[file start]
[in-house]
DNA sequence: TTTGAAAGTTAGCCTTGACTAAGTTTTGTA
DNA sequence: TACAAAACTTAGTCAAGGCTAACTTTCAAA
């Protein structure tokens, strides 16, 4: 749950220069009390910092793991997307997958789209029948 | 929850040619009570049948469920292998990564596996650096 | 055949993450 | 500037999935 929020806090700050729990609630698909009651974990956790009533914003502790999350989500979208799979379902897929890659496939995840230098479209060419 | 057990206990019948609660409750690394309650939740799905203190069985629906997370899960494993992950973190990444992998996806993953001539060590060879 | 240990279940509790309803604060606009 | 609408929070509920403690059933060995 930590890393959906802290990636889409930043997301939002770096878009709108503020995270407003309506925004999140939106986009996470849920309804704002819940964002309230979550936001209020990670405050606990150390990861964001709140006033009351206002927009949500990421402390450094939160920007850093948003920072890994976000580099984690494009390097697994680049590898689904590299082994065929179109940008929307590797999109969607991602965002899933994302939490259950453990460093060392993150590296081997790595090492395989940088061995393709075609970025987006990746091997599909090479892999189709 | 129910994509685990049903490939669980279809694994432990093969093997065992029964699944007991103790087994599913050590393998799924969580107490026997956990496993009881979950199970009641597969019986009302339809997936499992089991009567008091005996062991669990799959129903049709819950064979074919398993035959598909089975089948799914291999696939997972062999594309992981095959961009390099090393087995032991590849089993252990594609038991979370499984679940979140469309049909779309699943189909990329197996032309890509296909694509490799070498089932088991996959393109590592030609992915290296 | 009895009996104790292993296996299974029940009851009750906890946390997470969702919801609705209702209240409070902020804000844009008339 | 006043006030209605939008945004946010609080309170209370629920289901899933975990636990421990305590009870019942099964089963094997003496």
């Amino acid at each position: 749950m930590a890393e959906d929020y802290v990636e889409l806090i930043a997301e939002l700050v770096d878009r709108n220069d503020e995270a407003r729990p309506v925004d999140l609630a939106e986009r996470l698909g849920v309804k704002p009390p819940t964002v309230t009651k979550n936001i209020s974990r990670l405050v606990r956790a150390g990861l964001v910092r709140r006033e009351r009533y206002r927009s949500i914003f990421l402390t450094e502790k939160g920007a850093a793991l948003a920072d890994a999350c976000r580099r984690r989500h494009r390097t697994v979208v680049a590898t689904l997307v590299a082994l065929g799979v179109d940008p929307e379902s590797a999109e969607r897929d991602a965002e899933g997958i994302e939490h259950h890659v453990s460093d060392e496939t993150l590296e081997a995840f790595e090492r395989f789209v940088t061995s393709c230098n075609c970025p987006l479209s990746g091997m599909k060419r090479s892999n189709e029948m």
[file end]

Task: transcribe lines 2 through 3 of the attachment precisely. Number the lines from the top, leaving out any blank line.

DNA sequence: TTTGAAAGTTAGCCTTGACTAAGTTTTGTA
DNA sequence: TACAAAACTTAGTCAAGGCTAACTTTCAAA